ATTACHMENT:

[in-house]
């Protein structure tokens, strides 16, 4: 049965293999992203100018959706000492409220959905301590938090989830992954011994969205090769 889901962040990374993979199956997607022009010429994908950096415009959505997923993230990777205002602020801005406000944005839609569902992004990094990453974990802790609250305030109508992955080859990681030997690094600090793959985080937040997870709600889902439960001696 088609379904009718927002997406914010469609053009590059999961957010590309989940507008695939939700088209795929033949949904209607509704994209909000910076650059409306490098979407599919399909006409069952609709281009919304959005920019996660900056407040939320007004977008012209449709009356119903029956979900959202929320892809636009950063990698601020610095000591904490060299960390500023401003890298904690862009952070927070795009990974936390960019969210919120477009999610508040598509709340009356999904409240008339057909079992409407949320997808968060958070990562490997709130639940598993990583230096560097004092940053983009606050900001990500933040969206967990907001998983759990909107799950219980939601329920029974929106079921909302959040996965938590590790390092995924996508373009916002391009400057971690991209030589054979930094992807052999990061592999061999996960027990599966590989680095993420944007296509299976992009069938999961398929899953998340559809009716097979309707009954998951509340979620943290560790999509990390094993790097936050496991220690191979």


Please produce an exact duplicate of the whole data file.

[in-house]
């Protein structure tokens, strides 16, 4: 049965293999992203100018959706000492409220959905301590938090989830992954011994969205090769 889901962040990374993979199956997607022009010429994908950096415009959505997923993230990777205002602020801005406000944005839609569902992004990094990453974990802790609250305030109508992955080859990681030997690094600090793959985080937040997870709600889902439960001696 088609379904009718927002997406914010469609053009590059999961957010590309989940507008695939939700088209795929033949949904209607509704994209909000910076650059409306490098979407599919399909006409069952609709281009919304959005920019996660900056407040939320007004977008012209449709009356119903029956979900959202929320892809636009950063990698601020610095000591904490060299960390500023401003890298904690862009952070927070795009990974936390960019969210919120477009999610508040598509709340009356999904409240008339057909079992409407949320997808968060958070990562490997709130639940598993990583230096560097004092940053983009606050900001990500933040969206967990907001998983759990909107799950219980939601329920029974929106079921909302959040996965938590590790390092995924996508373009916002391009400057971690991209030589054979930094992807052999990061592999061999996960027990599966590989680095993420944007296509299976992009069938999961398929899953998340559809009716097979309707009954998951509340979620943290560790999509990390094993790097936050496991220690191979």